a touch of Germany in Africa
Cape fur seals
a few of the 200,000
rented a four wheel drive and a guide, Chris Ukarerane, for my personal
safari. Yes, it was expensive, but this way I could see
everything I wanted. As we drove to Swakopmund, the Namibian
terrain became increasingly more desolate.
There was one plant that added to the effect. Eating it would kill you.
That wasn’t a problem.
Burning it and breathing the smoke was also fatal.
I photographed it only from a safe distance with a zoom lens.
Most of Swakopmund was closed when we arrived. But, I walked the town and could sense how uniquely German it was. Actually it was bizarre to see so much German architecture in Africa. Guidebooks said it was more German than Germany.
It was my understanding that it would be a camping safari. Imagine my surprise when we got a bungalow in Swakopmund. The city owned a bungalow compound – and what a deal for $12.00 a night! The guidebook noted it was so well surrounded by barbed wire that it resembled Stalag 13. That was true but the bungalow itself was a delight.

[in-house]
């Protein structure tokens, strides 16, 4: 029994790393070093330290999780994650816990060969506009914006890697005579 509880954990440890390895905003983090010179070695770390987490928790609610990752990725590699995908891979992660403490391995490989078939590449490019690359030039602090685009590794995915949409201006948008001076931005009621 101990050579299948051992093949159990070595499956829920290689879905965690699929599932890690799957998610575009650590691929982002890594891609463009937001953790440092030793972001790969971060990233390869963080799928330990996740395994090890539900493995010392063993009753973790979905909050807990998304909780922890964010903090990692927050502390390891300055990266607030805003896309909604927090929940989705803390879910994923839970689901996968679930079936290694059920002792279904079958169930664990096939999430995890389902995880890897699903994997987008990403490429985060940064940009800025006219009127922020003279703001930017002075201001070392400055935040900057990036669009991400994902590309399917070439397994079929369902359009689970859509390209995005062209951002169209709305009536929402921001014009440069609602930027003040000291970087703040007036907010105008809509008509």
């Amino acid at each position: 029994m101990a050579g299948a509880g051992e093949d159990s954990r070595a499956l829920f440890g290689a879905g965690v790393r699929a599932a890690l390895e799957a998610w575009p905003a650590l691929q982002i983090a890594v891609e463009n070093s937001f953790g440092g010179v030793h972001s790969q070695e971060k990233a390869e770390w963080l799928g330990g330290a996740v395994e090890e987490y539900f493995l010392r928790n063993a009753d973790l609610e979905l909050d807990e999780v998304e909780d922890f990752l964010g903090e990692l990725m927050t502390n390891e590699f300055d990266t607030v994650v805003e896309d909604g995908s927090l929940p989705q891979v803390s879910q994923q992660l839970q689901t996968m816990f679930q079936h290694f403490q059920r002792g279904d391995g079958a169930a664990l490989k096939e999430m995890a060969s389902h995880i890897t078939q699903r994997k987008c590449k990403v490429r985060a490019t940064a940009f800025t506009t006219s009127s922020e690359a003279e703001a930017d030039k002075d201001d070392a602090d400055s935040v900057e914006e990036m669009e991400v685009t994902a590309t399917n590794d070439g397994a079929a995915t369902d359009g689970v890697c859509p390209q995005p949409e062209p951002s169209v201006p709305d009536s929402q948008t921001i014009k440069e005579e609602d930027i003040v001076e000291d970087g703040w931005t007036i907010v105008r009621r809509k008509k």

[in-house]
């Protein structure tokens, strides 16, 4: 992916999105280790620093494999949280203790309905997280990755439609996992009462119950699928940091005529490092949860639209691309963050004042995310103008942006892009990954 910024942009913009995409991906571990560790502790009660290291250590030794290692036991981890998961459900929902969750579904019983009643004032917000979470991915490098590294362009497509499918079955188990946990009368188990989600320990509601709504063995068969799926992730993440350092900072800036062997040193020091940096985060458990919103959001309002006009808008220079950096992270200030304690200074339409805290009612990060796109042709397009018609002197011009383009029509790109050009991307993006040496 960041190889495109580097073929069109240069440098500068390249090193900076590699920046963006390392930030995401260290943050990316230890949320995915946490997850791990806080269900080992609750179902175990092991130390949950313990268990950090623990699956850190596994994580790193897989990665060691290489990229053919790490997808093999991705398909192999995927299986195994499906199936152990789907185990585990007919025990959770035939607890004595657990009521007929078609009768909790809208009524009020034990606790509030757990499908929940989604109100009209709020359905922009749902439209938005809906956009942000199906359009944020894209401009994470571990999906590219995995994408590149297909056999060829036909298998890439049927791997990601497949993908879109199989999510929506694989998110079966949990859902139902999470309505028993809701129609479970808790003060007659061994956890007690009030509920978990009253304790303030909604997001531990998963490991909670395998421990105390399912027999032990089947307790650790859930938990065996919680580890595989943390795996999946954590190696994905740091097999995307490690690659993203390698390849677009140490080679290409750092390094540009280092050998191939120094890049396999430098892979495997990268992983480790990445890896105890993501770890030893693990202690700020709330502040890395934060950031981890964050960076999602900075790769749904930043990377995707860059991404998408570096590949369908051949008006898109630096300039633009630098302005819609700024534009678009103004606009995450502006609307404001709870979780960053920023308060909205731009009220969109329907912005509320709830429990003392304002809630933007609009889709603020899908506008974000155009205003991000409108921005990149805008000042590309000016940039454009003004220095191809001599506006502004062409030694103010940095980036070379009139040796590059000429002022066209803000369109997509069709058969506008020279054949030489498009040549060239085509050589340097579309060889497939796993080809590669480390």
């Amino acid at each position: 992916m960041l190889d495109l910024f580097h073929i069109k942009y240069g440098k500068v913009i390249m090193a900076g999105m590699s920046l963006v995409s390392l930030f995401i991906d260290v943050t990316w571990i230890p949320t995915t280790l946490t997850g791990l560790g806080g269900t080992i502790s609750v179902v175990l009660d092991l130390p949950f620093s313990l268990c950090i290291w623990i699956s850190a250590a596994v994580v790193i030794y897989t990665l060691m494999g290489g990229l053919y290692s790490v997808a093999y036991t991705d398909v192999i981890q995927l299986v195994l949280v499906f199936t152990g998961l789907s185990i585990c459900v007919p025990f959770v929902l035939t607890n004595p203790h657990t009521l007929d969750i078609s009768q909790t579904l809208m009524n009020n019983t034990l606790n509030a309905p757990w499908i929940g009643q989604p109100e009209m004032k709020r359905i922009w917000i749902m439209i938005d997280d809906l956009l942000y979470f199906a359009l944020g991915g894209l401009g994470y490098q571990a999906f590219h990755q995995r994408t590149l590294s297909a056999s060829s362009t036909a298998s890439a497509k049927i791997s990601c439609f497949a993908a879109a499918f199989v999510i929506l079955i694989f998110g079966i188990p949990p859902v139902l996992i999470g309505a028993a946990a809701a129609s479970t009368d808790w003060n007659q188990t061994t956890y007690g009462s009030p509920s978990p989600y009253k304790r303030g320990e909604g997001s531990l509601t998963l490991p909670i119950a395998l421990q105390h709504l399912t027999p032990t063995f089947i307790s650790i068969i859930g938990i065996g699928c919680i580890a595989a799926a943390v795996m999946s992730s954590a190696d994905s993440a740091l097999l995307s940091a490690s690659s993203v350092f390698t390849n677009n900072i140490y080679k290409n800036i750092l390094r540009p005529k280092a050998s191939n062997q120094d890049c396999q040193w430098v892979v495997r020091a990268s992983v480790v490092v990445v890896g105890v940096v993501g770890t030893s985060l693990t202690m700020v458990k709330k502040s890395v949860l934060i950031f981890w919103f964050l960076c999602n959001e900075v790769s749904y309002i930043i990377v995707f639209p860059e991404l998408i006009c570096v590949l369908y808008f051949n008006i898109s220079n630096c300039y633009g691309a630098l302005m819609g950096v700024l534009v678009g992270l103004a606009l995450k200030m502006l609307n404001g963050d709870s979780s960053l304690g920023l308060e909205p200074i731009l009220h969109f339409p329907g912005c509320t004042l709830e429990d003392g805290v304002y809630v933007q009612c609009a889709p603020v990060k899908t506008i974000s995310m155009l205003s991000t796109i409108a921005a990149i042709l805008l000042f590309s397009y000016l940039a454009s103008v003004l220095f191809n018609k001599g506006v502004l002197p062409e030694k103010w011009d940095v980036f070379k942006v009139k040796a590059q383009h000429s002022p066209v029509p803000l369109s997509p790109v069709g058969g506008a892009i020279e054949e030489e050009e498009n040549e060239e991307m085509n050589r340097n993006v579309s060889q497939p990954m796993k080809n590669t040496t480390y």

North of Swakopmund was Cape Cross. No advance notice could prepare me for it. Cape Cross was one of the largest breeding areas in the world for the Cape fur seals (which in actuality were sea lions since they had ears). There was an estimated 200,000 of them! It was like sea lion sardines! A stone sea wall separated tourists from the animals. Creatures from both sides came right up to the wall. There were a few areas where the wall had broken down and seal lions spilled across. And, in addition to the land, the sea was so filled with them that it looked littered in black. Amazing! Also, quite unexpected was the smell of 200,000 sea lions.
|Copyright 2000 by Phillip Martin All rights reserved.|